New institutional economics

New institutional economics

New institutional economics (NIE) is an economic perspective that attempts to extend economics by focusing on the social and legal norms and rules that underlie economic activity.



NIE has its roots in two articles by Ronald Coase, "The Nature of the Firm" (1937) and "The Problem of Social Cost" (1960). In the latter, the Coase Theorem (subsequently so termed) maintains that without transaction costs alternative property right assignments can equivalently internalize conflicts and externalities. Therefore, comparative institutional analysis arising from such assignments is required to make recommendations about efficient internalization of externalities and institutional design, including Law and Economics.

At present NIE analyses are built on a more complex set of methodological principles and criteria. They work within a modified Neoclassical framework in considering both efficiency and distribution issues, in contrast to "traditional," "old" or "original" institutional economics, which is critical of mainstream neoclassical economics.[1]

The term 'new institutional economics' was coined by Oliver Williamson in 1975.[2]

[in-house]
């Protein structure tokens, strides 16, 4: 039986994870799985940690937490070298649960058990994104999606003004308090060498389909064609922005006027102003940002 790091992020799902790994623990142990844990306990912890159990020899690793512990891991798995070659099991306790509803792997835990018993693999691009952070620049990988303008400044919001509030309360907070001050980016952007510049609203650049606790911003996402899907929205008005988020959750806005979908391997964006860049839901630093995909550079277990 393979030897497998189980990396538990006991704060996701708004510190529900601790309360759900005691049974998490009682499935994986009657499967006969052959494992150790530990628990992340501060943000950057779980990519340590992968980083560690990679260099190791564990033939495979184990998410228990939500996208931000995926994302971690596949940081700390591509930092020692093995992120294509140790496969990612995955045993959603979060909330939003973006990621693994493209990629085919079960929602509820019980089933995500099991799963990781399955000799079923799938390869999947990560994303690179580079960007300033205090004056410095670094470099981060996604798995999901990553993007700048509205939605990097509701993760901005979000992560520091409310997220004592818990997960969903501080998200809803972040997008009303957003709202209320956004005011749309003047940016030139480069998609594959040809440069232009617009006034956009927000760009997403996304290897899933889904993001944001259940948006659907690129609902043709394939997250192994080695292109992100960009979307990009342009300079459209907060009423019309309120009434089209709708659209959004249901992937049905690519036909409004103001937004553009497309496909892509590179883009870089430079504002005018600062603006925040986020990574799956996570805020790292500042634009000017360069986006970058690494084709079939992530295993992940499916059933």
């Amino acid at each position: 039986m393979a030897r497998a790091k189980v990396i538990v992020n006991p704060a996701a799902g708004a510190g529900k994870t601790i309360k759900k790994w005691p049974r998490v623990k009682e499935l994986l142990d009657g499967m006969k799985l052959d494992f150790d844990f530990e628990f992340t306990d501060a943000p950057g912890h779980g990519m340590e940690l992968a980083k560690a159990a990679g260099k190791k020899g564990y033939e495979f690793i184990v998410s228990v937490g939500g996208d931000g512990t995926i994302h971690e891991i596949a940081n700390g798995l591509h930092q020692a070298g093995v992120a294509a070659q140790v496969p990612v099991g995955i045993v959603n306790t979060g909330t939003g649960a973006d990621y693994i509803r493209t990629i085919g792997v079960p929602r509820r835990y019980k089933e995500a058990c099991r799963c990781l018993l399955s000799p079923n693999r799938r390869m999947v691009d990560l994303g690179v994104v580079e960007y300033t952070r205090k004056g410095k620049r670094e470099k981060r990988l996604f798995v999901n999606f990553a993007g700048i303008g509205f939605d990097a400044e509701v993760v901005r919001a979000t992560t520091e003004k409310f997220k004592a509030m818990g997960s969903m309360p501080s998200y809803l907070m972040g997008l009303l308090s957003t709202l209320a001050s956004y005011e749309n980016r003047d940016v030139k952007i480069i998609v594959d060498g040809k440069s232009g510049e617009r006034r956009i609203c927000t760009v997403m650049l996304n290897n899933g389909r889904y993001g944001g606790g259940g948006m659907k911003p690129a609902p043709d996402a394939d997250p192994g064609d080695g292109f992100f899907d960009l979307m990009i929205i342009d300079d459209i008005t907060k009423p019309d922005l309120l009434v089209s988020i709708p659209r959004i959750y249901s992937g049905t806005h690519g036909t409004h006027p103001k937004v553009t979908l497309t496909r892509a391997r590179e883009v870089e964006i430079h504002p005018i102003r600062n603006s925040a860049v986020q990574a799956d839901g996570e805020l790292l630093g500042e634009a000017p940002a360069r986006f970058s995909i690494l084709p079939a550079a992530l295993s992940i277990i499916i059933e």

Among the many aspects in current NIE analyses are these: organizational arrangements, property rights,[3] transaction costs,[4] credible commitments, modes of governance, persuasive abilities, social norms, ideological values, decisive perceptions, gained control, enforcement mechanism, asset specificity, human assets, social capital, asymmetric information, strategic behavior, bounded rationality, opportunism, adverse selection, moral hazard, contractual safeguards, surrounding uncertainty, monitoring costs, incentives to collude, hierarchical structures, bargaining strength, etc.

Major scholars associated with the subject include Harold Demsetz, Avner Greif, Claude Menard and four Nobel laureates — Ronald Coase,[5] Douglass North,[6] Elinor Ostrom[7] and Oliver Williamson.[8] A convergence of such researchers resulted in founding the International Society for New Institutional Economics in 1997.

Institutional levels

Although no single, universally accepted set of definitions has been developed, most scholars doing research under the NIE methodological principles and criteria follow Douglass North's demarcation between institutions and organizations. Institutions are the "rules of the game", consisting of both the formal legal rules and the informal social norms that govern individual behavior and structure social interactions (institutional frameworks).

Organizations, by contrast, are those groups of people and the governance arrangements they create to coordinate their team action against other teams performing also as organizations. Firms, Universities, clubs, medical associations, unions etc. are some examples.